Because I can’t let well enough alone, I sunk a little pit trap for zombies and minotaurs and other two-block high critters into one corner of my underground base. I had the vague hope of setting up some kind of mob trap to collect mob drops, but unfortunately there are no convenient punji sticks to inflict damage in this modpack, and creating a falling mob trap is beyond my ken at this time (perhaps in the future, with glass.)
This leads to the necessity of flailing away at zombie legs with some 4-5 stone axes every night with dawn helpfully setting them on fire (assuming it’s not raining) but well, tradeoffs. There’s also a HQM quest that offers a random reward after taking out 20 zombies, so that’s a bonus.
Mind you, an underground base and tunneling and mining is -not- easy in Terrafirmacraft.
A number of blocks are subject to gravity, including the standard cheap Minecraft building materials of dirt and cobblestone. Stacking them up in Terrafirmacraft merely results in them falling sideways and not cooperating. Wood is the usual initial building material, and -that- can light on fire when you’re working with pit kilns and firepits.
The little cheat that most Terrafirmapunk players starting out seem to use is to look for a field of Goldenrod flowers (which indicates a deposit of clay underneath.)
Clay holds its shape, so leaving a block of clay as the roof allows one to tunnel out a shallow but cozy little den that will withstand indoor pit kilns and firepits.
Mining deeper is a whole different story. Apparently cave-ins can take place while mining through rock. There are ways to put up support beams that might or might not prevent most but not all cave-ins, and finding veins of ore is a whole minigame in itself.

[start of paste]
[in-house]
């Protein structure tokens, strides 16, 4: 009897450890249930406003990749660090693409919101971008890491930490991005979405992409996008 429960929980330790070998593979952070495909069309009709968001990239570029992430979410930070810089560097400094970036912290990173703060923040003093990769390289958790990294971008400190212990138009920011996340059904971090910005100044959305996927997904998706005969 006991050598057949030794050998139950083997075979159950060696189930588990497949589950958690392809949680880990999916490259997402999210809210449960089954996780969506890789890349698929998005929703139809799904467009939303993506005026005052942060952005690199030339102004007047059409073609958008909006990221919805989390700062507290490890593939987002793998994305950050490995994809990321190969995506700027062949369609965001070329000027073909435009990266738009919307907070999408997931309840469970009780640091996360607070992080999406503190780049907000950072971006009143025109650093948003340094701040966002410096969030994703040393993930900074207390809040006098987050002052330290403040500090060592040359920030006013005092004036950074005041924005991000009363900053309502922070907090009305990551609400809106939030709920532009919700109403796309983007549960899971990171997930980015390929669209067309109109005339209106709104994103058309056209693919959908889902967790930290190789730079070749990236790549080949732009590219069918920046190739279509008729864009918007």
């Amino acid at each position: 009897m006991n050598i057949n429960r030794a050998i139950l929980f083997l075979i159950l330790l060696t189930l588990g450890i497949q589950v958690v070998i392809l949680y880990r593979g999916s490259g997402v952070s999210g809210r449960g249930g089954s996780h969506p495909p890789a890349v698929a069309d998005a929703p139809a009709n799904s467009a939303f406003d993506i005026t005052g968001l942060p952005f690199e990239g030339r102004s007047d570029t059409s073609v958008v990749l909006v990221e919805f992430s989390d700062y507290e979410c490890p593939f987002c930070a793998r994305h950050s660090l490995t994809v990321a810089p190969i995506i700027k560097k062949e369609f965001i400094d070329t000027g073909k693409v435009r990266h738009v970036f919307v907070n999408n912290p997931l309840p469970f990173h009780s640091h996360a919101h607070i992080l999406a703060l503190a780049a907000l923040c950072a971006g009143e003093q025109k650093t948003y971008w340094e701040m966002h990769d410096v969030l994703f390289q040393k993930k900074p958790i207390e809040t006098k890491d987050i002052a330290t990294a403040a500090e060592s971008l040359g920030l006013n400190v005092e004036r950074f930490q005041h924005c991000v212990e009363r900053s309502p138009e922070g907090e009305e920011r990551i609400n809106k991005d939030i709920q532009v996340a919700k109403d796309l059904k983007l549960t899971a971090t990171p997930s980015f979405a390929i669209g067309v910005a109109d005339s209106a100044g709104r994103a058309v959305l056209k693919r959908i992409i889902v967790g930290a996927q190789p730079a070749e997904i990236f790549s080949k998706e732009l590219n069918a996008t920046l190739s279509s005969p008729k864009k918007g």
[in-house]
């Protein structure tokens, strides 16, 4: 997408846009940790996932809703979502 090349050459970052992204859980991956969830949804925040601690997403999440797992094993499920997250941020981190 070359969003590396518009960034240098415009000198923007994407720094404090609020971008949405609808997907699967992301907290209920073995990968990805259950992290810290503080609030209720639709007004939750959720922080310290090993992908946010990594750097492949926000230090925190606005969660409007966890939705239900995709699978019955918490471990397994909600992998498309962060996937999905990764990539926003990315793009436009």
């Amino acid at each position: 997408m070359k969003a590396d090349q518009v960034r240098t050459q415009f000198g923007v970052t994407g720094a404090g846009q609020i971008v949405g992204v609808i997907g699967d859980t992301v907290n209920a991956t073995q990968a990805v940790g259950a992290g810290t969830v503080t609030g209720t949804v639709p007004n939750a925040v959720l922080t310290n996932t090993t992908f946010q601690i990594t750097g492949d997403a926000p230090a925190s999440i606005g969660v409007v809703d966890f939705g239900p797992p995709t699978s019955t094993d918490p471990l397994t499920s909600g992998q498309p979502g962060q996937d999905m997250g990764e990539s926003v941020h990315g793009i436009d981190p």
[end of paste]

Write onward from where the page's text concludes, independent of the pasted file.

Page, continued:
Like in A Tale in the Desert, it’s something I’m quite content to put off learning till later, after one is much more set up.
I already have my hands full working out pottery and the beginnings of metal, aka copper tools.
Clay is first molded into various shapes in a similar minigame and UI as stone knapping.
But clay is useless unless fired. So we must make a pit kiln (aka a one-block hole in the ground), place our unfired pottery inside, cover it with 8 layers of straw (cut tall grass with a knife), cover it with 8 wood logs (chop trees, lots of trees), then light it with a firestarter constructed from two sticks rubbing together.
If you’re having difficulty lighting it, tossing a piece of straw as tinder onto the pile seems to help. (Or maybe that’s just my imagination. It works for firepits, not sure on pit kilns.)
The merry fire burns for 8 Minecraft hours, after which, you can retrieve your pottery for use.
Getting your first copper tool is an even more elaborate process.
1. Find 100 units of copper. At low tech levels, this usually means picking up loose bits of ore each containing 10 units over large stretches of territory.
One also marks the area that the ore was found in with a waypoint, because this is apparently an indicator of an ore vein below.